A Defenseless Defense
It was obvious from the very first moments of the trial that the defense lawyers representing Montt and Rodriguez Sánchez were more interested in delaying and derailing the trial than defending their clients.
Before being expelled from the courtroom by Judge Barrios on the first day of the trial, Ríos Montt’s lawyer Francisco Garcia Gudiel went off on a right-wing nationalistic rant. “Guatemala is a country of ingrates! We forget about all the good things we have as soon as the foreigners show up to provoke conflict.” Gudiel was allegedly contracted just that morning to defend Ríos Montt, in an effort to force Judge Barrios off the case.
Then, on April 18th, just as closing arguments were to be heard — days before the final verdict — the trial slammed to an unexpected halt. The entire defense team abandoned their clients in the middle of the trial, stating, “We do not want to be participants in this illegal debate.”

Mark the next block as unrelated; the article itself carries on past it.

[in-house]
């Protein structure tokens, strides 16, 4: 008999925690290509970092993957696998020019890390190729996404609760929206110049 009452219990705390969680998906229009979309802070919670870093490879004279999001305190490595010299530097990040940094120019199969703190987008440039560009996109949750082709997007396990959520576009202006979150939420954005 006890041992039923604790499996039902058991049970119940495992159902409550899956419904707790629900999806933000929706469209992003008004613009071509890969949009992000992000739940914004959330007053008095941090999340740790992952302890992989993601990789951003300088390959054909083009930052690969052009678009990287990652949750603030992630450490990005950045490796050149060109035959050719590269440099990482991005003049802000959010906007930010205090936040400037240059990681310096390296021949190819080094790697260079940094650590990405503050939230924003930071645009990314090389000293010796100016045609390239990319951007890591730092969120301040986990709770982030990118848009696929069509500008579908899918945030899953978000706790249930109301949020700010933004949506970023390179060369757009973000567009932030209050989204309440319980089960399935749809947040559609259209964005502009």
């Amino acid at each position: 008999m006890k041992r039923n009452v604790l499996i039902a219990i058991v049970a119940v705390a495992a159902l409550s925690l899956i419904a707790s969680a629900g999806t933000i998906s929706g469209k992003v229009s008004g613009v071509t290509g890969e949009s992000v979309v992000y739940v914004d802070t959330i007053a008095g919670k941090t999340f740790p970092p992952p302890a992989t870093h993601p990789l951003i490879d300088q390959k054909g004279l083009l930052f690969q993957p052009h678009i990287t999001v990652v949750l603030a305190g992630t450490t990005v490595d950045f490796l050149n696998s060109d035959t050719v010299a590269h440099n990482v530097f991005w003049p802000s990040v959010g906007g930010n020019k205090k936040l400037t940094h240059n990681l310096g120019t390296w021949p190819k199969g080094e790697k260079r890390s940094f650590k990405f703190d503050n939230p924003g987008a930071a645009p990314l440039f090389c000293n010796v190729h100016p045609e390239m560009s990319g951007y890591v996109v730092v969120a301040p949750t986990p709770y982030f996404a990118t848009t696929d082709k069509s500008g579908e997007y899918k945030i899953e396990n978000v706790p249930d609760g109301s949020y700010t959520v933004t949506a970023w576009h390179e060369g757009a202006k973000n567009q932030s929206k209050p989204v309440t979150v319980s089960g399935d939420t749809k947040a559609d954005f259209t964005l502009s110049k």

Meanwhile, the prosecution lawyers, survivors, social movements and human rights organizations resolutely continued the struggle for truth and justice.
Dubious legal maneuvers by the defense lawyers found their echo in a justice system still steeped in corruption. The trial was suspended as the Constitutional Court, Guatemala’s ultimate legal authority, deliberated over a dozen legal motions before handing the case back to Judge Barrios.
Despite the lack of evidence or witnesses presented by the Defense, they will surely appeal the ruling, hoping to again tie up the case in legal knots.
The Backlash: Trying the Case Outside of the Courtroom